# Multilinear form

* $ n $-*
linear form, on a unitary $ A $-
module $ E $

A multilinear mapping $ E ^ {n} \rightarrow A $( here $ A $ is a commutative associative ring with a unit, cf. Associative rings and algebras). A multilinear form is also called a multilinear function ( $ n $- linear function). Since a multilinear form is a particular case of a multilinear mapping, one can speak of symmetric, skew-symmetric, alternating, symmetrized, and skew-symmetrized multilinear forms. For example, the determinant of a square matrix of order $ n $ over $ A $ is a skew-symmetrized (and therefore alternating) $ n $- linear form on $ A ^ {n} $. The $ n $- linear forms on $ E $ form an $ A $ module $ L _ {n} ( E, A) $, which is naturally isomorphic to the module $ (\otimes ^ {n} E) ^ {*} $ of all linear forms on $ \otimes ^ {n} E $. In the case $ n = 2 $( $ n = 3 $), one speaks of bilinear forms (cf. Bilinear form) (respectively, trilinear forms).

The $ n $- linear forms on $ E $ are closely related to $ n $- times covariant tensors, i.e. elements of the module $ T ^ {n} ( E ^ {*} ) = \otimes ^ {n} E ^ {*} $. More precisely, there is a linear mapping

$$ \gamma _ {n} : T ^ {n} ( E ^ {*} ) \rightarrow L _ {n} ( E, A), $$

such that

$$ \gamma _ {n} ( u _ {1} \otimes \dots \otimes u _ {n} )( x _ {1} \dots x _ {n} ) = u _ {1} ( x _ {1} ) \dots u _ {n} ( x _ {n} ) $$

for any $ u _ {i} \in E ^ {*} $, $ x _ {i} \in E $. If the module $ E $ is free (cf. Free module), $ \gamma $ is injective, while if $ E $ is also finitely generated, $ \gamma $ is bijective. In particular, the $ n $- linear forms on a finite-dimensional vector space over a field are identified with $ n $- times covariant tensors.

For any forms $ u \in L _ {n} ( E, A) $, $ v \in L _ {m} ( E, A) $ one can define the tensor product $ u \otimes v \in L _ {n+} m ( E, A) $ via the formula

$$ u \otimes v ( x _ {1} \dots x _ {n+} m ) = \ u( x _ {1} \dots x _ {n} ) v( x _ {n+} 1 \dots x _ {n+} m ). $$

For symmetrized multilinear forms (cf. Multilinear mapping), a symmetrical product is also defined:

$$ ( \sigma _ {n} u) \lor ( \sigma _ {m} v) = \ \sigma _ {n+} m ( u \otimes v), $$

while for skew-symmetrized multilinear forms there is an exterior product

$$ ( \alpha _ {n} u) \wedge ( \alpha _ {m} v) = \ \alpha _ {n+} m ( u \otimes v). $$

These operations are extended to the module $ L _ \star ( E, A) = \oplus _ {n=} 0 ^ \infty L( E, A) $, where $ L _ {0} ( E, A) = A $, $ L _ {1} ( E, A) = E ^ {*} $, to the module of symmetrized forms $ L _ \sigma ( E, A) = \oplus _ {n=} 0 ^ \infty \sigma _ {n} L _ {n} ( E, A) $ and to the module of skew-symmetrized forms $ L _ \alpha ( E, A) = \oplus _ {n=} 0 ^ \infty \alpha _ {n} L _ {n} ( E, A) $ respectively, which transforms them into associative algebras with a unit. If $ E $ is a finitely-generated free module, then the mappings $ \gamma _ {n} $ define an isomorphism of the tensor algebra $ T( E ^ {*} ) $ on $ L _ \star ( E, A) $ and the exterior algebra $ \Lambda ( E ^ {*} ) $ on the algebra $ L _ \alpha ( E, A) $, which in that case coincides with the algebra of alternating forms. If $ A $ is a field of characteristic $ 0 $, then there is also an isomorphism of the symmetric algebra $ S( E ^ {*} ) $ on the algebra $ L _ \sigma ( E, A) $ of symmetric forms.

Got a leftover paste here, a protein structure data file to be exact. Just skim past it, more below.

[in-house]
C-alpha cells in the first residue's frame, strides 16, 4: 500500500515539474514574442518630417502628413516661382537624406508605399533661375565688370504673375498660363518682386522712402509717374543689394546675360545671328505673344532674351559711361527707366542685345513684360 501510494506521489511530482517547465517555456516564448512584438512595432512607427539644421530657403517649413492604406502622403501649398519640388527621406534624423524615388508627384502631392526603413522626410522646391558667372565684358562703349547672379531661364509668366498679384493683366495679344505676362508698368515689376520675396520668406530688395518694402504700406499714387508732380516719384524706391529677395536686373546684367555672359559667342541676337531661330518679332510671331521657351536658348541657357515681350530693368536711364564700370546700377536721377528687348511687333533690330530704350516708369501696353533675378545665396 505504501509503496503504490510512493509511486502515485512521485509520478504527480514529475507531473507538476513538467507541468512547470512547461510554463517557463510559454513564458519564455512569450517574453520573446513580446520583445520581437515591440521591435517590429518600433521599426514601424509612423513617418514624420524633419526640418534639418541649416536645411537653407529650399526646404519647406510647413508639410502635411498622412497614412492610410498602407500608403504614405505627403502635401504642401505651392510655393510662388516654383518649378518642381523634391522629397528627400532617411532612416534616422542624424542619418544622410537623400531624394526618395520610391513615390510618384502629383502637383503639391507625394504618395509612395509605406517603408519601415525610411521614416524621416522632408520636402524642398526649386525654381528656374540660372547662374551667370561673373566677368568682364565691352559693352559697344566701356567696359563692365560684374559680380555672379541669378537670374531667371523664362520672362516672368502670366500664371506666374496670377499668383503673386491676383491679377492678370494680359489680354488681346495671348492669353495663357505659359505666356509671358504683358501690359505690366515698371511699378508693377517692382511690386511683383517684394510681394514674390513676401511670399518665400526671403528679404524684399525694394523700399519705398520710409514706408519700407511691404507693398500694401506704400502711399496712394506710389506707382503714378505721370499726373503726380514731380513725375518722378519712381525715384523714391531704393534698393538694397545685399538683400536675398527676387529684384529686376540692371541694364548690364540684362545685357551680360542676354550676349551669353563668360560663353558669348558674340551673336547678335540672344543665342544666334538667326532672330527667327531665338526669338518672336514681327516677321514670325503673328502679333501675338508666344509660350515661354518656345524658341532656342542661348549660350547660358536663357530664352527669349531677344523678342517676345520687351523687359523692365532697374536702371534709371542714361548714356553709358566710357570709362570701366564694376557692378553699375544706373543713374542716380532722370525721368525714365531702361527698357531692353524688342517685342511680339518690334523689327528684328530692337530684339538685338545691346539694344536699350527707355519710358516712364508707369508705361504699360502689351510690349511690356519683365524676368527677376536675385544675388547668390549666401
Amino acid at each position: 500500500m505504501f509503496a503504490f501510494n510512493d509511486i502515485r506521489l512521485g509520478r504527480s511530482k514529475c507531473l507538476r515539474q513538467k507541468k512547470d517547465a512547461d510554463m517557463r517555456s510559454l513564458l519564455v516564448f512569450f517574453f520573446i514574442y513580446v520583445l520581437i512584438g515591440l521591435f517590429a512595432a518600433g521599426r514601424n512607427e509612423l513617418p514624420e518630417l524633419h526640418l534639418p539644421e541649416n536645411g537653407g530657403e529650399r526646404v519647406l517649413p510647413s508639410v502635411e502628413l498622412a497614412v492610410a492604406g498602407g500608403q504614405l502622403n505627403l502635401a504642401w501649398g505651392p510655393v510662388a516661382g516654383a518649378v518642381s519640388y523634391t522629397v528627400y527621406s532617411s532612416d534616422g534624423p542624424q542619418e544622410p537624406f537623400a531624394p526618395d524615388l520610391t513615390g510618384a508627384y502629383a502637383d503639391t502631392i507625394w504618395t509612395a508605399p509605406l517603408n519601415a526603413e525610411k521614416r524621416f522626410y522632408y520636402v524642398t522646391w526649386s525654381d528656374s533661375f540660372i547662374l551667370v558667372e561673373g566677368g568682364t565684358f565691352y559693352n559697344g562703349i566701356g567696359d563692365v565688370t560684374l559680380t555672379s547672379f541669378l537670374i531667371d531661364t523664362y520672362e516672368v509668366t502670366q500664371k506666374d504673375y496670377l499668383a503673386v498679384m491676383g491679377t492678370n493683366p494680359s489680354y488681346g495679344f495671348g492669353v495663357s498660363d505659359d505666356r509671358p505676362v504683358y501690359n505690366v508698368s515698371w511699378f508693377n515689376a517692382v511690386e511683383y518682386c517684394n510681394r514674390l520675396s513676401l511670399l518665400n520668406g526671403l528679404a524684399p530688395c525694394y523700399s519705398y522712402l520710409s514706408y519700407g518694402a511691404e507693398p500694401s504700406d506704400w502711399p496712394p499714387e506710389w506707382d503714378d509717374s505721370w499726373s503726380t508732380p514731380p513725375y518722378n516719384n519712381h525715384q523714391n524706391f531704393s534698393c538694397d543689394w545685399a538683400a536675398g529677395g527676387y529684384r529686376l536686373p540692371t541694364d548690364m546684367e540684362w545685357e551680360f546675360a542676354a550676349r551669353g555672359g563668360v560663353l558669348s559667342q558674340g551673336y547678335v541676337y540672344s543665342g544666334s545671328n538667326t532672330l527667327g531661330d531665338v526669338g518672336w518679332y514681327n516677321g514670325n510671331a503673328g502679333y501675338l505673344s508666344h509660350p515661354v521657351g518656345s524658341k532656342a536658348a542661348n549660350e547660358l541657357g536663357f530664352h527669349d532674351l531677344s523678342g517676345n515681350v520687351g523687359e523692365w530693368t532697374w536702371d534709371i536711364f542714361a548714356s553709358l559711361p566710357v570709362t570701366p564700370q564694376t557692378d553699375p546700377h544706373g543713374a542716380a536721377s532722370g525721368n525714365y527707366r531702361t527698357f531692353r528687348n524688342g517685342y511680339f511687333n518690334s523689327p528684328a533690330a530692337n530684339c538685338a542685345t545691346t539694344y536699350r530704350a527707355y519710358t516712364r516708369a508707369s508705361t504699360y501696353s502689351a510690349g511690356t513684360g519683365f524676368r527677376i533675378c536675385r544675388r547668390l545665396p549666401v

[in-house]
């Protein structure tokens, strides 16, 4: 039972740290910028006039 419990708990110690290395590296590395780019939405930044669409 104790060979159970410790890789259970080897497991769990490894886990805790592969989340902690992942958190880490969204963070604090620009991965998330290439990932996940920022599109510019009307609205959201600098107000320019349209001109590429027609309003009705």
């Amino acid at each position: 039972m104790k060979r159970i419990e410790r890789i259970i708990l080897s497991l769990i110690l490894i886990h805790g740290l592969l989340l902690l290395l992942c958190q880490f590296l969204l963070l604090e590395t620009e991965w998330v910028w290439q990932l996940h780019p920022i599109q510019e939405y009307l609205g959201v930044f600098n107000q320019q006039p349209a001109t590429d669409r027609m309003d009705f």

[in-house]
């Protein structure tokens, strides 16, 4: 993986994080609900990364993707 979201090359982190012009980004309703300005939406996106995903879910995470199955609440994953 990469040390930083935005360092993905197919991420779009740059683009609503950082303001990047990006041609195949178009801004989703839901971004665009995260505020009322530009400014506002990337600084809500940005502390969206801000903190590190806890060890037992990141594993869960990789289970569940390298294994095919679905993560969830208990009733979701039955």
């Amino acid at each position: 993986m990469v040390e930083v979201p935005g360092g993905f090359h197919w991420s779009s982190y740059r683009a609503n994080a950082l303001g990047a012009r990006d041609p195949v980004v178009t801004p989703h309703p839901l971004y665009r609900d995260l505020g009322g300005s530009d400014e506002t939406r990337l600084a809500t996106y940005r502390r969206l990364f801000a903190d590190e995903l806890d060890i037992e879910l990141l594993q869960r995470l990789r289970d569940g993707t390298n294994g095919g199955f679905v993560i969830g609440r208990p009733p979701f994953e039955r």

Any multilinear form $ u \in L _ {n} ( E, A) $ corresponds to a function $ \omega _ {n} ( u): E \rightarrow A $, given by the formula

$$ \omega _ {n} ( u)( x) = u( x \dots x),\ x \in E. $$

Functions of the form $ \omega _ {n} ( u) $ are called forms of degree $ n $ on $ E $; if $ E $ is a free module, then in coordinates relative to an arbitrary basis they are given by homogeneous polynomials of degree $ n $. In the case $ n = 2 $( $ n= 3 $) one obtains quadratic (cubic) forms on $ E $( cf. Quadratic form; Cubic form). The form $ F = \omega ( u) $ completely determines the symmetrization $ \sigma _ {n} u $ of a form $ u \in L _ {n} ( E, A) $:

$$ \sigma _ {n} u( x _ {1} \dots x _ {n} ) = $$

$$ = \ \sum _ { r= } 1 ^ { n } (- 1) ^ {n-} r \sum _ {i _ {1} < \dots < i _ {r} } F( x _ {i _ {1} } + \dots + x _ {i _ {r} } ). $$

In particular, for $ n= 2 $,

$$ ( \sigma _ {2} u)( x, y) = \ F( x+ y) - F( x) - F( y). $$

The mappings $ \gamma _ {n} $ and $ \omega _ {n} $ define a homomorphism of the algebra $ S( E ^ {*} ) $ on the algebra of all polynomial functions (cf. Polynomial function) $ P( E) $, which is an isomorphism if $ E $ is a finitely-generated free module over an infinite integral domain $ A $.

#### References

[1] | N. Bourbaki, "Elements of mathematics. Algebra: Algebraic structures. Linear algebra" , 1 , Addison-Wesley (1974) pp. Chapt.1;2 (Translated from French) |

[2] | N. Bourbaki, "Elements of mathematics. Algebra: Modules. Rings. Forms" , 2 , Addison-Wesley (1975) pp. Chapt.4;5;6 (Translated from French) |

[3] | S. Lang, "Algebra" , Addison-Wesley (1984) |

**How to Cite This Entry:**

Multilinear form.

*Encyclopedia of Mathematics.*URL: http://encyclopediaofmath.org/index.php?title=Multilinear_form&oldid=47926